”It’s stupid, because I lived in London my whole life,” she said irately. ”Other people from England sing in an American accent, and that’s 3,000 miles away. I have a more real accent than they do. East London is five miles down the road.”

    When asked what she thinks of another white girl reggae singer — Paris Hilton, the ”Stars Are Blind” diva — Ms. Allen was uncharacteristically cautious: ”Um no comment.”


    The 21-year-old Lily Allen, pronounced by NME “the archetypal singer-songwriter for the iPod generation,” took Britain by storm in summer 2006 with her debut album Alright, Still rocketing onto the U.K. Album chart at No. 2 and her first U.K. single, “Smile,” topping the U.K. Airplay chart for six weeks in a row. Now she’s set her sights on America–and early reports indicate she won’t exactly be flying under the radar here either. “She symbolizes a new blogging-age, middle-class girl: cockily ambitious, skeptical yet enthusiastic, technically savvy, musically open, obsessed with public expression and ready to fight back,” said The New York Times in a feature on Lily.

    Allen was born in Hammersmith, a borough in Greater London, and grew up all over London – Shepherds Bush, Bloomsbury, Islington. “I went to 13 different schools so I never had time to make enduring friendships. Music became a lifeline to me. I listened to punk, ska and reggae, courtesy of my parents’ record collections,” she says, which explains why, in addition to numerous up-and-coming dance artists, she counts The Specials, T. Rex, The Slits, and Blondie as favorites.

    “I got expelled from various schools and was sent to boarding school as they thought it would be a restraining influence, but I ran away when I was 14,” she recalls. “It was obvious I didn’t like authority.” Although she dropped out of school, Allen continued to have a voracious appetite for books and music. “I always felt I couldn’t articulate my feelings as much as I wanted to. Books and music helped me do that,” she says. “I started to feel like I could have a voice.”

    Lily’s incisive lyrical observations belie her years. “With the kind of music I do you have to be direct and quite literal,” she says. “I don’t play an instrument, which really makes me focus on the vocal melody, and the lyrics are incredibly important to me. I don’t want to be part of a scene – the whole idea of that makes me feel sick – and most of the music I listen to is by outsider figures, which is where I feel happiest.”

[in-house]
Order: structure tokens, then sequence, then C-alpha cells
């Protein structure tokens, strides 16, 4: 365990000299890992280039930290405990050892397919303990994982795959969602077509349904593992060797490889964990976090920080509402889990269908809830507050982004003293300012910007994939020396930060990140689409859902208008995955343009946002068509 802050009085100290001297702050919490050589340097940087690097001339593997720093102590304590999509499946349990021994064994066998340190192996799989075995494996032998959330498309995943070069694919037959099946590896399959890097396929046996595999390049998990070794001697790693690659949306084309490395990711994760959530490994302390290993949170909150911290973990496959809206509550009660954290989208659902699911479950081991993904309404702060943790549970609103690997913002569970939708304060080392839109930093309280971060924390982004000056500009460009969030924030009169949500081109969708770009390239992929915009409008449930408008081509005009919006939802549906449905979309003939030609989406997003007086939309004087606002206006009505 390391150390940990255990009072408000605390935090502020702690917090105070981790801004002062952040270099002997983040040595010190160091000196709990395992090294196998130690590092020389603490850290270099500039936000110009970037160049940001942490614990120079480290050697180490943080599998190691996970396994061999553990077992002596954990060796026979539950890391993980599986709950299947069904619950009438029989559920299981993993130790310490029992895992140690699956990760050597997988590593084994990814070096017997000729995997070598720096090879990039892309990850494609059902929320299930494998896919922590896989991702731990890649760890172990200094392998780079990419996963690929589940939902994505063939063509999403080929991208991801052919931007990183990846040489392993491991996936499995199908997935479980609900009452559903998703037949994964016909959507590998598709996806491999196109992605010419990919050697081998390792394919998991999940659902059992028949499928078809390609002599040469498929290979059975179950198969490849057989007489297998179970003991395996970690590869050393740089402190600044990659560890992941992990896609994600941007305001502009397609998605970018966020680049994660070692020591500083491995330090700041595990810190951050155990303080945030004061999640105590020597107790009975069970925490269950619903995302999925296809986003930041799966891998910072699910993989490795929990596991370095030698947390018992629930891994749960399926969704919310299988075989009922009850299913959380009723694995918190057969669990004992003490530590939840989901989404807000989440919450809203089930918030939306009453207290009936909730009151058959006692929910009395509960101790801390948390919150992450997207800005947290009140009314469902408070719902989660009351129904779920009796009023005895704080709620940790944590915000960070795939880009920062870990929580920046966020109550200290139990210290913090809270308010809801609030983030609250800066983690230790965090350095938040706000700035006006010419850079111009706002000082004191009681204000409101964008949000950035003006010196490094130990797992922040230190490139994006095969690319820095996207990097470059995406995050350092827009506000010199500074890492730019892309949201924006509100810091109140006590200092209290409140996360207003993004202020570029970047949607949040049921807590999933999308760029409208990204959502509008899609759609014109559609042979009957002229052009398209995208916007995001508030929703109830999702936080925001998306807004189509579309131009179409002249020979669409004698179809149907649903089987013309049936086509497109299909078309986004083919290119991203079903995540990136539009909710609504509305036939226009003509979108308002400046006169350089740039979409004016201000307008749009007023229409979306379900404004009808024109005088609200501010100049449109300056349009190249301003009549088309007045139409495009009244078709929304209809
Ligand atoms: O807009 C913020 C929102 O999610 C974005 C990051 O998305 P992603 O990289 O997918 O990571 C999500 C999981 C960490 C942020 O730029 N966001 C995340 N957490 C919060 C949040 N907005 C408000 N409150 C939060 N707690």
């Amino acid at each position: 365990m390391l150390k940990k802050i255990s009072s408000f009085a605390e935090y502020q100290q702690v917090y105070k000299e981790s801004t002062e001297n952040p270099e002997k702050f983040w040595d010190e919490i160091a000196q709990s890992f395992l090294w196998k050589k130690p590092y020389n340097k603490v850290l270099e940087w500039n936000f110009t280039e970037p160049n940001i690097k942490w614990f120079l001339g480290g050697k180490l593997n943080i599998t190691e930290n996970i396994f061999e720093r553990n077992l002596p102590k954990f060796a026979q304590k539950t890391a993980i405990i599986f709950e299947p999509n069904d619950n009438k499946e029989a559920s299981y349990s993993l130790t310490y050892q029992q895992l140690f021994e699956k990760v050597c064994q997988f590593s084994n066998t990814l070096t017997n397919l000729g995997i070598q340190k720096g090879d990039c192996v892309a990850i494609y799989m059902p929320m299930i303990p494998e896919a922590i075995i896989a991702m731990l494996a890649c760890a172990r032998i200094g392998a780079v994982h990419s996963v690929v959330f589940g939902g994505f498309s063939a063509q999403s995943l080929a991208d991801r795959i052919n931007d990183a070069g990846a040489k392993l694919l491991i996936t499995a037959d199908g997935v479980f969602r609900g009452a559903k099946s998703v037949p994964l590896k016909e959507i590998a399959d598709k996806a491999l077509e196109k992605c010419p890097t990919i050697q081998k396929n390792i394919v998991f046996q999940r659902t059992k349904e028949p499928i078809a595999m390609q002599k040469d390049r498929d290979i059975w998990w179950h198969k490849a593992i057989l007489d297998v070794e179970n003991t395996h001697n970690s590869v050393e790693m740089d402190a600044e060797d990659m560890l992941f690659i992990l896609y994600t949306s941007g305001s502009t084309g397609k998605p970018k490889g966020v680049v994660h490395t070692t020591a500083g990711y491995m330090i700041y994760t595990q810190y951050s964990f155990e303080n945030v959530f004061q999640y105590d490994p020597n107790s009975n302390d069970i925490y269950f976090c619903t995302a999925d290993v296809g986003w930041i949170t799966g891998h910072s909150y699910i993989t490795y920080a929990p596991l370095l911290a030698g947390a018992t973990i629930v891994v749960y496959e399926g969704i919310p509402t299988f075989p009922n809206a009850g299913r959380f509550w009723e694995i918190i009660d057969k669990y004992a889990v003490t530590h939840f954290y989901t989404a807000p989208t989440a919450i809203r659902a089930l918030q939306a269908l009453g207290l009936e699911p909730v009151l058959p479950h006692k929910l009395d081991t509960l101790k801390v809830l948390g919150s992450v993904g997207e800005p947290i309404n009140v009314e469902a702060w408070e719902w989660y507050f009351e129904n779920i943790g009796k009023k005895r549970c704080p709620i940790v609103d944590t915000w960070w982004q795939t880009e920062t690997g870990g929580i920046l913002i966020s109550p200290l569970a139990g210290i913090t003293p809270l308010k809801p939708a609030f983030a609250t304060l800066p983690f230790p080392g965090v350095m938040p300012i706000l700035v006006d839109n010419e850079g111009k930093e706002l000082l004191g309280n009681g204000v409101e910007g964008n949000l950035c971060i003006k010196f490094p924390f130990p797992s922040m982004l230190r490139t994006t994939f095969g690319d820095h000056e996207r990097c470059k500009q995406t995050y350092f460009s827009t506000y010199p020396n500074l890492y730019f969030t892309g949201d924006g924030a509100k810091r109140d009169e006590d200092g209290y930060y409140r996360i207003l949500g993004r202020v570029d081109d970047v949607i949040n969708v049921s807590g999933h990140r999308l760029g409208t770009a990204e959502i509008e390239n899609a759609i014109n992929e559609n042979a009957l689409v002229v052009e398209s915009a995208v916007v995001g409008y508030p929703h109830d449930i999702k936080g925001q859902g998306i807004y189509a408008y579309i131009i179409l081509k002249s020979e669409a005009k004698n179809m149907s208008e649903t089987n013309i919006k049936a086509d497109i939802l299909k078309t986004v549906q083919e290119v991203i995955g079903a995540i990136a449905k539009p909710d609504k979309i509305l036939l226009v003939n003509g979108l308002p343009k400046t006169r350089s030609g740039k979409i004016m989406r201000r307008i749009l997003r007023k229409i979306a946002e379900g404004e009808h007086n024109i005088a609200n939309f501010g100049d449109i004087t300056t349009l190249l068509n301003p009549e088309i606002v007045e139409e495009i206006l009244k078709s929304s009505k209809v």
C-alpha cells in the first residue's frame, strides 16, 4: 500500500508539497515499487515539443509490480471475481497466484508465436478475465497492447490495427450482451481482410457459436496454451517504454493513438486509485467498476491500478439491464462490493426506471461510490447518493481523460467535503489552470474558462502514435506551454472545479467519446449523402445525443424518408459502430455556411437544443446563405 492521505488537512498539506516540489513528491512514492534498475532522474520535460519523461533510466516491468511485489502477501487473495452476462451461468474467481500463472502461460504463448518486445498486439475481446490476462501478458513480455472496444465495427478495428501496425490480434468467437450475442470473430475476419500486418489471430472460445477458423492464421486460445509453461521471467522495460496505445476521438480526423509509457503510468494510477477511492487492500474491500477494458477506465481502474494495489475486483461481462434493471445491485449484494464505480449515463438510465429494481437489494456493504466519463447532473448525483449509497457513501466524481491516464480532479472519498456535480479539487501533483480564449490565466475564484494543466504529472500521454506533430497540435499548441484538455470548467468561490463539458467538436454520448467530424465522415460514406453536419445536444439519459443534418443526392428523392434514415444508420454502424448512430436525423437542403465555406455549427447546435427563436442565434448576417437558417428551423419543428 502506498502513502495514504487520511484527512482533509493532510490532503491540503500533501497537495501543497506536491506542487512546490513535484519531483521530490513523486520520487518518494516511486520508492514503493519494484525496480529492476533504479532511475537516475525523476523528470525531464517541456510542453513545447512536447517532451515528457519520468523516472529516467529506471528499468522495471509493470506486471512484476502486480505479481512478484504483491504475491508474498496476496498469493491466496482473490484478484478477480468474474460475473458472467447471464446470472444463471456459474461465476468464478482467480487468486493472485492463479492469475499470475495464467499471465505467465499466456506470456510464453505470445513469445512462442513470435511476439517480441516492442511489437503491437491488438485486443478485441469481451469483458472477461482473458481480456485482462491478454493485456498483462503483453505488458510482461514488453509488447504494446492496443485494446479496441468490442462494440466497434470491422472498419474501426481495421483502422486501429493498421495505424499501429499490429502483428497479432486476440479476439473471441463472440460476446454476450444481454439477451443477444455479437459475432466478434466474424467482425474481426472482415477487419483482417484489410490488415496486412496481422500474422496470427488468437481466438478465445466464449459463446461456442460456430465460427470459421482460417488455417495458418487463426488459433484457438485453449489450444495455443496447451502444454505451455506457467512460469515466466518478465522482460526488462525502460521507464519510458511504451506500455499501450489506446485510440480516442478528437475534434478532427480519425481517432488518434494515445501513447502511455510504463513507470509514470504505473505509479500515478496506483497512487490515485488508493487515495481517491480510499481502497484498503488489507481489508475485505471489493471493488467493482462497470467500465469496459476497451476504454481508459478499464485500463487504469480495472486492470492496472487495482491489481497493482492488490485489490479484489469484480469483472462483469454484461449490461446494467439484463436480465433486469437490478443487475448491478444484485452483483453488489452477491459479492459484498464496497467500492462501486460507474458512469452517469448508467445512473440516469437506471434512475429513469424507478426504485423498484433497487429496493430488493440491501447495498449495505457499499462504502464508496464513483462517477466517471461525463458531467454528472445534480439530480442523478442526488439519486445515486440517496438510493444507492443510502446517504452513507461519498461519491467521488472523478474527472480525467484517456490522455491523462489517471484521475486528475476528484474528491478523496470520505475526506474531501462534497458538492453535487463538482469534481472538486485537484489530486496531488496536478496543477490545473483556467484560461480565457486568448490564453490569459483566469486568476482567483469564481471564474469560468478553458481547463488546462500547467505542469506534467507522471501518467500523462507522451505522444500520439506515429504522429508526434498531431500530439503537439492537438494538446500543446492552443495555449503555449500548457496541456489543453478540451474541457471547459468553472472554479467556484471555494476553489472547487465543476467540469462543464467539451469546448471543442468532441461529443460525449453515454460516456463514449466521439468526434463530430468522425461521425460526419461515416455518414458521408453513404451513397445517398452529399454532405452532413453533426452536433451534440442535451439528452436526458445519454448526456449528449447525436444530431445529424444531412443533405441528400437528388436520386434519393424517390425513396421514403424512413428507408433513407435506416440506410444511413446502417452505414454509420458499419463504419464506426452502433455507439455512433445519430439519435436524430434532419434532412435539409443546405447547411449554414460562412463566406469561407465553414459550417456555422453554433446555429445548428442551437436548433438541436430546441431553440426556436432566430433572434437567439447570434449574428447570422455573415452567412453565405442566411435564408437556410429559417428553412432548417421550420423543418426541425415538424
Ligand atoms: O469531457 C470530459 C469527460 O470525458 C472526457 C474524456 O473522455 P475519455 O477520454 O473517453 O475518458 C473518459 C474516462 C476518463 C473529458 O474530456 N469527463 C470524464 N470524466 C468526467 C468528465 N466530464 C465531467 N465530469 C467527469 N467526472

There was a little old lady who was walking down the road She was struggling with bags from Tesco There were people in the city having lunch in the park I believe that is called alfresco Then a kid came along to offer a hand But before she had time to accept it Hits her over the head, doesn’t care if she’s dead ‘Cause he’s got all her jewelry and wallet (from “LDN”)

    In November 2005, Allen started posting tracks on her MySpace site to see what fans thought of them. “Since then it’s gone mad,” she says. (Her songs have received over five million total plays to date.) “The online support I got for my music grew quickly, then the next thrill was hearing it on the radio. The reaction has been so positive it’s left me reeling a bit. But I’m happy and I know the songs can live up to people’s expectations.”

    And indeed they have. “Through and through, it sounds like part Millie Small, part Gwen Stefani, part Blondie, without ever really sounding much like anything other than Allen’s own mash-up of cool,” said Rolling Stone. The New Yorker has praised her “delightful, ska-inflected songs” and Pitchfork said “Alright, Still isn’t anything else but a fantastic success. Not only does Allen deliver on the musical promise hinted at in her MySpace demos, she also acquits herself as a genuine personality with wit and attitude to spare.”

    Allen’s cheeky, street-smart observations imbue Alright, Still with an unerringly modern female point-of-view. On “Smile,” Lily admits to feeling guilty – but not that guilty – for feeling good when an ex-boyfriend cries because she won’t give it another go. Perhaps he shouldn’t have slept with her neighbor. On “Knock ‘Em Out,” a lame pick-up line is met with a litany of bogus reasons (ranging from various sexually transmitted diseases to a house fire) why “it’s not gonna happen/not in a million years.” And while the chorus of “LDN” brims with unabashed affection for London, the verses are a deft social commentary exposing the warts of a town intent on keeping up appearances. Cynicism and a sunny outlook aren’t mutually exclusive in Allen’s world, which goes a long way towards explaining her unbridled confidence and contagious joie de vivre. The world is still her oyster – even if it was dredged from murky waters.

    Published: August 5, 2006